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On YTB: You Can't Make This Stuff Up

September 12, 2008 By: Ruthanne Terrero Travel Agent

After several productive days at Virtuoso’s annual TravelMart in Las Vegas a few weeks ago I was headed home. Feeling chipper, I got in a cab at The Bellagio and immediately started chatting with the driver. When he heard I'd been at a conference for travel agents he brightened up.

"I have a friend who’s sort of in that business," he said.

"Sort of in that business. Uh oh," I thought, super sensitive to the fact that I'd just spent nearly a week with some of the most professional travel agents in the industry.

"Yeah, he's with one of those companies where you sign and get discounts on travel and you get your own website."

"Are you supposed to get others to sign up, too?" I asked.

"Yes, that's even better than selling travel!" he said. “My friend is always trying to get me to sign up. I tell him when he starts making money on it to let me know. So far he hasn’t. I can't think of the name of's the big one.."

When I uttered the letters, "Y T B," he yelled, "That's it!”

I mentioned that YTB was currently having some trouble, that the California attorney general was accusing the company of being a pyramid scheme.

"Oh, I know,” said the driver. “My friend is always signing up with these get-rich-fast companies. The problem is he's the only one working at home so he needs to make money."

And so a life of free travel becomes the American dream, where a cab driver who's also the father of two with a wife who doesn't work hopes this latest scheme will be "the one" where he finally rises above holding down two jobs just to make ends meet. Who can blame him, really?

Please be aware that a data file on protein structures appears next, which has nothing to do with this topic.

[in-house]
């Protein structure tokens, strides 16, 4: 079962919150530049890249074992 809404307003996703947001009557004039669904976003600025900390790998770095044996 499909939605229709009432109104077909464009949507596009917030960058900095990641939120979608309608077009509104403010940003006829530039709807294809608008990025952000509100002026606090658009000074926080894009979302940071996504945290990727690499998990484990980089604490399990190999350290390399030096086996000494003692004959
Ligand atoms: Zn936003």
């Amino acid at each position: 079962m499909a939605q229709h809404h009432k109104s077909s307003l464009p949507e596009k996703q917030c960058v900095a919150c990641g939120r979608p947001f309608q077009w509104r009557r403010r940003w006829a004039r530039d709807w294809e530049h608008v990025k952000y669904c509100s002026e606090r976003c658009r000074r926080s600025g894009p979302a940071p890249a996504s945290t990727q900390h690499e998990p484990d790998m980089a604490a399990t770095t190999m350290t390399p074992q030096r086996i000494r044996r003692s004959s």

The truth is, to become a truly successful travel agent you have to put in the time in. At Virtuoso’s TravelMart, 1,344 travel agents from 393 agencies met with more than 1,500 preferred suppliers who had flown in from all over the world to meet with them for an entire week. This was more than a casual networking confab; suppliers moved from table to table in four-minute intervals, giving agents in attendance a boiled-down spiel on their properties. Meetings at TravelMart this year started at 5:30 in the morning because the day was so filled with appointments. Days ended around 11 p.m.

That’s just one example of how a professional group of agents does it. Signature, Ensemble, American Express and and countless other organizations have annual meetings that are 90 percent work and just 10 percent play. These meetings are typically the icing on the cake that follows a year of training sessions and other types of professional engagement provided by the consortia.

When I reached McCarren Airport, I asked my cabdriver if his friend had at least benefited from any free travel as a result of his membership with YTB. He said he had gotten a free night at one of the top Las Vegas resorts but that he hadn’t received any trips that gotten him out of town yet.

“He’s still driving his cab,” he told me.

What do you think of this $type?

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